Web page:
So his monologue leads to one friend in particular, a woman, a woman he stole from another friend of his, and the woman became his lover. He talks about all the quirks this woman had that made her different, made her special. He tells how she wasn’t very elegant, or very book-smart, or the most beautiful, but she had a way about her, a way that commanded attention. People were drawn to her. She was everything that he wasn’t, and he loved that about her.

So, they became lovers. And after things became intimate, it began to unravel for him. All the perfection he had loved about her as a friend, he hated about her as a lover. He felt that she didn’t appreciate him, or need him. It made him feel like less of a man to be with her because she required very little from him and gave very little back.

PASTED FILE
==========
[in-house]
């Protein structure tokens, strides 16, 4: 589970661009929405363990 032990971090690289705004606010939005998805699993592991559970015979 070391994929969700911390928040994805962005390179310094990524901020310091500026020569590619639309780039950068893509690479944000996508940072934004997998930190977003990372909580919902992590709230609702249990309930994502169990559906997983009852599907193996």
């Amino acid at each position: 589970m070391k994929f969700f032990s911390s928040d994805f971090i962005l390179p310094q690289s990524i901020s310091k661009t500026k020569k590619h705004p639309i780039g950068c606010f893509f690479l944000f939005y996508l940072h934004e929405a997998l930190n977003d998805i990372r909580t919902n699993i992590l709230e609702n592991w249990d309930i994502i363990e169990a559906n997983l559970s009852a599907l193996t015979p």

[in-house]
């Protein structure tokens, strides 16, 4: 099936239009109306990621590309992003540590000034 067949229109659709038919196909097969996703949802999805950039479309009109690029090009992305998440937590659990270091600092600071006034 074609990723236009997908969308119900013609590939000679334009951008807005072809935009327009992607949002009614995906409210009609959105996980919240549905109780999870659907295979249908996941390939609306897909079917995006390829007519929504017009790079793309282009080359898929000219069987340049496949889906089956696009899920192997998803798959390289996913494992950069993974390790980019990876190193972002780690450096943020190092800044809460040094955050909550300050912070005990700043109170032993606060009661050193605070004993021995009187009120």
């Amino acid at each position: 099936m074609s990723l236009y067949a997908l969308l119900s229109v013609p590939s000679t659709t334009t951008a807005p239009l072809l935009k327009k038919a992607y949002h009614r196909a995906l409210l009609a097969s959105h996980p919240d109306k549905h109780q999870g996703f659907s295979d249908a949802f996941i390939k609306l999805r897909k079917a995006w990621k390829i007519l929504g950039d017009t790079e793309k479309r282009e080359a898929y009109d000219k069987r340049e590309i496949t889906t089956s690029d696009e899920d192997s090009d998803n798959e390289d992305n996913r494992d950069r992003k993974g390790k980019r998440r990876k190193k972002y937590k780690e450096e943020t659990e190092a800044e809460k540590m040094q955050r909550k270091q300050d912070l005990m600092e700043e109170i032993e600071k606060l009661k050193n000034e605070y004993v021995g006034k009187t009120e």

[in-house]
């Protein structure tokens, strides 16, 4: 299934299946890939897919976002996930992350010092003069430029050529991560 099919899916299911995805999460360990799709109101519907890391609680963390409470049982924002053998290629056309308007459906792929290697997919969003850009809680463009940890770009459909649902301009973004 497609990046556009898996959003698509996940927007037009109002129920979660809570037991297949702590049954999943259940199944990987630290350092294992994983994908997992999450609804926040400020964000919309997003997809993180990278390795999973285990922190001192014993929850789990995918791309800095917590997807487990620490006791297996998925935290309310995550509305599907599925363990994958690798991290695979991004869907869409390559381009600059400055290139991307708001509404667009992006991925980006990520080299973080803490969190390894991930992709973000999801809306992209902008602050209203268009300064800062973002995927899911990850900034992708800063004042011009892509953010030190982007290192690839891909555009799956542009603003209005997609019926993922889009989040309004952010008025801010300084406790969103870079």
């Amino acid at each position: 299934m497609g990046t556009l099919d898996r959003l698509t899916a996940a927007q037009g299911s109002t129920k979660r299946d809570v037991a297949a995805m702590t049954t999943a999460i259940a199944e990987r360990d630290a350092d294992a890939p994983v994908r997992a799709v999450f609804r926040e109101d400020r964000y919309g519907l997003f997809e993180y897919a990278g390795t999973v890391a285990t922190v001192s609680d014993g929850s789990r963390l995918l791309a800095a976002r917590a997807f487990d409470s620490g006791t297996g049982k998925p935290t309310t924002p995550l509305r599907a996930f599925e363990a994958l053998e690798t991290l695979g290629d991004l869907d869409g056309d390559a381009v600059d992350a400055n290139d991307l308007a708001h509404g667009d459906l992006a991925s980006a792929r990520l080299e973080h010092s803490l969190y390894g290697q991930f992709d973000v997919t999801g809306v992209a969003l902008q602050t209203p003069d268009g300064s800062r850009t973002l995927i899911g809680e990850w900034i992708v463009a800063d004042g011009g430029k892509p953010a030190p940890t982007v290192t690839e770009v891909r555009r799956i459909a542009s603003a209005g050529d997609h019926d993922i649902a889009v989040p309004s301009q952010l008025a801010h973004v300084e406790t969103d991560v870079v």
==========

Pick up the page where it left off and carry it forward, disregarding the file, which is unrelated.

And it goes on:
In the final paragraphs of the story, the man confesses the rage that grew within him and his growing obsession with her perfection. He felt a need to put her in her place and when he just couldn’t stand it anymore, he killed her.

What’s really shocking in the end is that the woman who is currently with him (the one-night-stand) doesn’t even react to this news. And the man seems even less concerned  that he just shared that he is a murderer with a total stranger.

“Wow,” I said. “Great story. And you’re right! This is exactly what I’m talking about.”

The theme of lost love, and a confession, told in a unique way.

Putting Your Thought Process

Outside the Box Doesn’t Take that Long!

My wife, and I, brainstormed as we drove down Interstate 95 in Florida. In less than five minutes, we came up with several interesting ideas.

For some reason, the lost love theme often occurs in a coffee shop.

We decided for our story with a new thought process, everything would stay the same: the coffee shop, the forlorn memories, etc. But in the end, the MC would toss their payment on the table and leave with the thought, I’m glad that bitch is gone.